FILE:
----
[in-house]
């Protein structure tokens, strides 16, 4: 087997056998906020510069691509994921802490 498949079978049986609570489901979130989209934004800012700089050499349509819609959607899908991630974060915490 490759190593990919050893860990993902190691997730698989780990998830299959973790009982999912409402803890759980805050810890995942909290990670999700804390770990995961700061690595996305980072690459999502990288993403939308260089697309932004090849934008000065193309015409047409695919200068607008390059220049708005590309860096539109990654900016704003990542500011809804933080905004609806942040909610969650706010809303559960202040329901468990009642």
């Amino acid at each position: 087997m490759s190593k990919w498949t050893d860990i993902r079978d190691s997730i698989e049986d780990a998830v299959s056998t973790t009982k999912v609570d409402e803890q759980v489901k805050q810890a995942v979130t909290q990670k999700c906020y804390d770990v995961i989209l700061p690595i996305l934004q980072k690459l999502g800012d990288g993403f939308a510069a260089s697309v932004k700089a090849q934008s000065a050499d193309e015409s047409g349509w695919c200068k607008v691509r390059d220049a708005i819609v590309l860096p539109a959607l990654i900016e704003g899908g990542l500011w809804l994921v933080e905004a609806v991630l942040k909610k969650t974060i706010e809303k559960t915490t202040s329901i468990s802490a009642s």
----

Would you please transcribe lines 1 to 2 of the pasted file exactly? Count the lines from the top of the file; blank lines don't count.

[in-house]
């Protein structure tokens, strides 16, 4: 087997056998906020510069691509994921802490 498949079978049986609570489901979130989209934004800012700089050499349509819609959607899908991630974060915490 490759190593990919050893860990993902190691997730698989780990998830299959973790009982999912409402803890759980805050810890995942909290990670999700804390770990995961700061690595996305980072690459999502990288993403939308260089697309932004090849934008000065193309015409047409695919200068607008390059220049708005590309860096539109990654900016704003990542500011809804933080905004609806942040909610969650706010809303559960202040329901468990009642």